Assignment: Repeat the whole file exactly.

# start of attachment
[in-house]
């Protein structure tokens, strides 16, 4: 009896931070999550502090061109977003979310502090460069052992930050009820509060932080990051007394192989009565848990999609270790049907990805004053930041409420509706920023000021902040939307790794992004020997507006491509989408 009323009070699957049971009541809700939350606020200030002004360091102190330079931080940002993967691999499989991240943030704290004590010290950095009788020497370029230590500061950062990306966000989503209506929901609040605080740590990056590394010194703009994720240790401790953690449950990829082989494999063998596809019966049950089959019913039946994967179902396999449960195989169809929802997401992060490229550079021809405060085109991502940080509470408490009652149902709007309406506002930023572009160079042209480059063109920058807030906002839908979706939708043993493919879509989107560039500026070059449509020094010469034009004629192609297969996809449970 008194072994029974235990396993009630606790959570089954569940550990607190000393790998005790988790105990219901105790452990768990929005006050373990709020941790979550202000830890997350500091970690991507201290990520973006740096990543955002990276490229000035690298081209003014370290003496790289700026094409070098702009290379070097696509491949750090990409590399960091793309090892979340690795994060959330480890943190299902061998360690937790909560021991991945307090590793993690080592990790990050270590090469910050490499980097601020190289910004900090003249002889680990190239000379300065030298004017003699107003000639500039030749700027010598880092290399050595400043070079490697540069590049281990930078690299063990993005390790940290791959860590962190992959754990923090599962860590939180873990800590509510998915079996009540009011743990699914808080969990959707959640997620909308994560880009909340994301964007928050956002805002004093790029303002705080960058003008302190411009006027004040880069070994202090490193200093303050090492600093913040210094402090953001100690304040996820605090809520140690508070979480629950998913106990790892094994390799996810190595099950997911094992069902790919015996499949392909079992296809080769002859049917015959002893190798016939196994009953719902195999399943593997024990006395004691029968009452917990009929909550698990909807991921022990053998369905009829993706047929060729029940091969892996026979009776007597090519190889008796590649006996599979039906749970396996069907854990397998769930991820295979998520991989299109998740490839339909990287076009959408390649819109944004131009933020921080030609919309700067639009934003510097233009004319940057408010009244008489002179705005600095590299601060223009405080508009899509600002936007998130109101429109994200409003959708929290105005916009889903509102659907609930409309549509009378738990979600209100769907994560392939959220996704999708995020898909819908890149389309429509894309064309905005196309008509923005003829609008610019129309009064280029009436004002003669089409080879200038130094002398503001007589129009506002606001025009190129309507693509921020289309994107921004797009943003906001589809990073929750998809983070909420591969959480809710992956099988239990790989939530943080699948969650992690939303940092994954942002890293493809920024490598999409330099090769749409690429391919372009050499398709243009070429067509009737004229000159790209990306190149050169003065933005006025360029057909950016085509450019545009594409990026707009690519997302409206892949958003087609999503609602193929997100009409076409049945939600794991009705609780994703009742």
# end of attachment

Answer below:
[in-house]
């Protein structure tokens, strides 16, 4: 009896931070999550502090061109977003979310502090460069052992930050009820509060932080990051007394192989009565848990999609270790049907990805004053930041409420509706920023000021902040939307790794992004020997507006491509989408 009323009070699957049971009541809700939350606020200030002004360091102190330079931080940002993967691999499989991240943030704290004590010290950095009788020497370029230590500061950062990306966000989503209506929901609040605080740590990056590394010194703009994720240790401790953690449950990829082989494999063998596809019966049950089959019913039946994967179902396999449960195989169809929802997401992060490229550079021809405060085109991502940080509470408490009652149902709007309406506002930023572009160079042209480059063109920058807030906002839908979706939708043993493919879509989107560039500026070059449509020094010469034009004629192609297969996809449970 008194072994029974235990396993009630606790959570089954569940550990607190000393790998005790988790105990219901105790452990768990929005006050373990709020941790979550202000830890997350500091970690991507201290990520973006740096990543955002990276490229000035690298081209003014370290003496790289700026094409070098702009290379070097696509491949750090990409590399960091793309090892979340690795994060959330480890943190299902061998360690937790909560021991991945307090590793993690080592990790990050270590090469910050490499980097601020190289910004900090003249002889680990190239000379300065030298004017003699107003000639500039030749700027010598880092290399050595400043070079490697540069590049281990930078690299063990993005390790940290791959860590962190992959754990923090599962860590939180873990800590509510998915079996009540009011743990699914808080969990959707959640997620909308994560880009909340994301964007928050956002805002004093790029303002705080960058003008302190411009006027004040880069070994202090490193200093303050090492600093913040210094402090953001100690304040996820605090809520140690508070979480629950998913106990790892094994390799996810190595099950997911094992069902790919015996499949392909079992296809080769002859049917015959002893190798016939196994009953719902195999399943593997024990006395004691029968009452917990009929909550698990909807991921022990053998369905009829993706047929060729029940091969892996026979009776007597090519190889008796590649006996599979039906749970396996069907854990397998769930991820295979998520991989299109998740490839339909990287076009959408390649819109944004131009933020921080030609919309700067639009934003510097233009004319940057408010009244008489002179705005600095590299601060223009405080508009899509600002936007998130109101429109994200409003959708929290105005916009889903509102659907609930409309549509009378738990979600209100769907994560392939959220996704999708995020898909819908890149389309429509894309064309905005196309008509923005003829609008610019129309009064280029009436004002003669089409080879200038130094002398503001007589129009506002606001025009190129309507693509921020289309994107921004797009943003906001589809990073929750998809983070909420591969959480809710992956099988239990790989939530943080699948969650992690939303940092994954942002890293493809920024490598999409330099090769749409690429391919372009050499398709243009070429067509009737004229000159790209990306190149050169003065933005006025360029057909950016085509450019545009594409990026707009690519997302409206892949958003087609999503609602193929997100009409076409049945939600794991009705609780994703009742």